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US: A dozen Michigan organizations receive specialty crop grants
The department is in the process of developing an additional regional state grant program to further support such organizations and their food and agricultural research, said Jamie Clover Adams, the department director. “We’re working on a reimbursement program like these federal grants, but at a state level,” Clover Adams said. “It would focus on a number of factors, like the problems we have getting local foods to different venues, and regulating how much food is enough for those venues. “We also want to develop new processes and conduct feasibility studies on how to process food better,” she said. In the meantime, the organizations that received federal aid have a green light for their own projects. For example, David Smith, executive director of the Michigan Vegetable Council, said that the money will further research on crop disease.
“Right now there’s a soil-borne disease called Phytophthora capsici that, if in soil, makes several crops impossible to grow,” Smith said. “It’s especially harmful to cucumbers, melons and squash. The grant money we receive will go toward studying this disease and hopefully making it less prevalent.” This research may prove to be greatly beneficial, because Michigan is one of the nation’s leading producers of squash and cucumbers, according to the department. Ken Nye, a Farm Bureau horticulture specialist, said that his organization will work with the Michigan office of National Agricultural Statistics, using its grant money to conduct a food inventory survey. “If we know more about the food we produce and what is required to produce it,” Nye said, “we’ll know how to market it.” This survey will focus on fruit production, which will prove useful because the fruit industry operates on a long-term basis, according to Nye.
“We want to come up with the most accurate inventory data in the industry so we can plan ahead,” Nye said. “The market will be ready, and we can utilize fruit to its best potential.” Lakeshore Environmental, another grant recipient, is a consulting company that works with food processing businesses. Jay Poll, project manager for the company, said that its concern—and his concern as a hydrogeologist—is the groundwater used in both the processing and irrigation of crops. “Putting too much recycled water into crop soil can cause secondary groundwater contamination,” Poll said. “This then causes bacterial growth and oxygen deficiency in that soil.”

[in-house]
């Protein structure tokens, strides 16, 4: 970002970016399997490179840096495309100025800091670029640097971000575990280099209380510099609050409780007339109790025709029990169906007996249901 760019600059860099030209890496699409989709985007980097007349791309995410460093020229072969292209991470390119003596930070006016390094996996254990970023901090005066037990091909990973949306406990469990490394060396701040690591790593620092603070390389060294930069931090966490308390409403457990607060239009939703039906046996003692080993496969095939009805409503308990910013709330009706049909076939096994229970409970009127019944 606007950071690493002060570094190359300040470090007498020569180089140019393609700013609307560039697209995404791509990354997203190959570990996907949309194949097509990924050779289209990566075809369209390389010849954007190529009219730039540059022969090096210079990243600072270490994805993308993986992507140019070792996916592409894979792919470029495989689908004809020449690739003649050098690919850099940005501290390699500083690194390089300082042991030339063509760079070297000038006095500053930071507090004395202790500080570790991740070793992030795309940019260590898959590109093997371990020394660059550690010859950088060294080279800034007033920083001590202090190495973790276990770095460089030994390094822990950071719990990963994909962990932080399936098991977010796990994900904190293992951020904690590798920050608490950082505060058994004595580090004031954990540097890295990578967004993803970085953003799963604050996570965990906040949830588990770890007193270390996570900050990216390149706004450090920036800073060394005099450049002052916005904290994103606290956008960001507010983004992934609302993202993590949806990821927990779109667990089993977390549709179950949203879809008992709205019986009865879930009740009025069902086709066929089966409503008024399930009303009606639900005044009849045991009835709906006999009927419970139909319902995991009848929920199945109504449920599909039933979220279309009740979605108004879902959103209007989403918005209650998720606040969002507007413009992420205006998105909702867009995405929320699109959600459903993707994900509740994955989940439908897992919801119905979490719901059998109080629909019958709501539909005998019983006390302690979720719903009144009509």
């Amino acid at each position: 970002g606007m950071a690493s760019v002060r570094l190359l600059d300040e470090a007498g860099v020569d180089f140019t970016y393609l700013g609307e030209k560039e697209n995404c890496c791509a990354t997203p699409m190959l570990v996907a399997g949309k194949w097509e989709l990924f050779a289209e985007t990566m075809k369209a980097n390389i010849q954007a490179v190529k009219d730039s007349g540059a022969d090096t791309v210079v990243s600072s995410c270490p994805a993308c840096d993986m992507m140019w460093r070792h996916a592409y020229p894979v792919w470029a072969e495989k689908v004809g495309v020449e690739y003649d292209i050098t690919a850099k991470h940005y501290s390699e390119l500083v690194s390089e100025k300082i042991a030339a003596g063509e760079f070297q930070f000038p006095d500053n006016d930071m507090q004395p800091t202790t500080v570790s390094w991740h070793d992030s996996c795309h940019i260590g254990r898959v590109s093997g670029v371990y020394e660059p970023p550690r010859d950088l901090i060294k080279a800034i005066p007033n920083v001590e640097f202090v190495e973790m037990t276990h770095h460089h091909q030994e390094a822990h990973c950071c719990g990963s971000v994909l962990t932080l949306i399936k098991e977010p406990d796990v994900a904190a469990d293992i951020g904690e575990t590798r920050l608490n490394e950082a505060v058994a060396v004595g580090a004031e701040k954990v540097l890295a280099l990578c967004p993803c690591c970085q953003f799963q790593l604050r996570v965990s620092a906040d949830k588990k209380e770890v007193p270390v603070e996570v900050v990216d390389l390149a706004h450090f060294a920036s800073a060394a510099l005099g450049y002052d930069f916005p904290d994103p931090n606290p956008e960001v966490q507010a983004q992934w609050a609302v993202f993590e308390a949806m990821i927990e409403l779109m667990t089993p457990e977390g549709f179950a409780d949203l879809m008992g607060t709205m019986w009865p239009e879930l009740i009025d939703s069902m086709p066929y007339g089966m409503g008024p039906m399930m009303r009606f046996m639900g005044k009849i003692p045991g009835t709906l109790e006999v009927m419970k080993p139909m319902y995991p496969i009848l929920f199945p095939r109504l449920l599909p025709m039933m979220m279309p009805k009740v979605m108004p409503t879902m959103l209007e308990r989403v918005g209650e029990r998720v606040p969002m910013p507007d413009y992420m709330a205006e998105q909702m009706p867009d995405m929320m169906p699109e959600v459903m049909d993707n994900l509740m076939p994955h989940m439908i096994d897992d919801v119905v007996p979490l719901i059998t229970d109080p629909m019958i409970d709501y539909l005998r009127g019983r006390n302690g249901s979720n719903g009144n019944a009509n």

According to Poll, the company has found a way to get air into such soil through the insertion of tubes, a method that doesn’t require electrical energy, though it has not yet been widely tested. With the grant money, the company will go full scale with that project, Poll said. “We’re looking at a two-fold benefit,” he said. “We can make use of free water with nutrients, which is a definite advantage in drought years like this one. And food processors will be able to properly recycle the water they use.” Poll said that his company, along with the other grant recipients, is using the funds to further the agricultural industry.
“You figure the system we’re developing might eventually make one acre worth five acres,” Poll said. “This money can only help future food production. This is a great opportunity for our state’s agricultural industry.” Michigan State University received the largest grant, $300,600, which will go towards at least six different projects. The university recently received another $1.6 million federal grant that will support their research on specialty crop pollination through the management of bees. Rufus Isaacs, an MSU entomology professor who will be leading project, said the research will significantly help specialty crop yields. “Increasingly, people are consuming more of these fruits, vegetables, and nuts, and these all depend on pollination,” Isaacs said. “As the demand increases, it will be essential that growers have the tools needed to ensure they can continue to supply this demand.”
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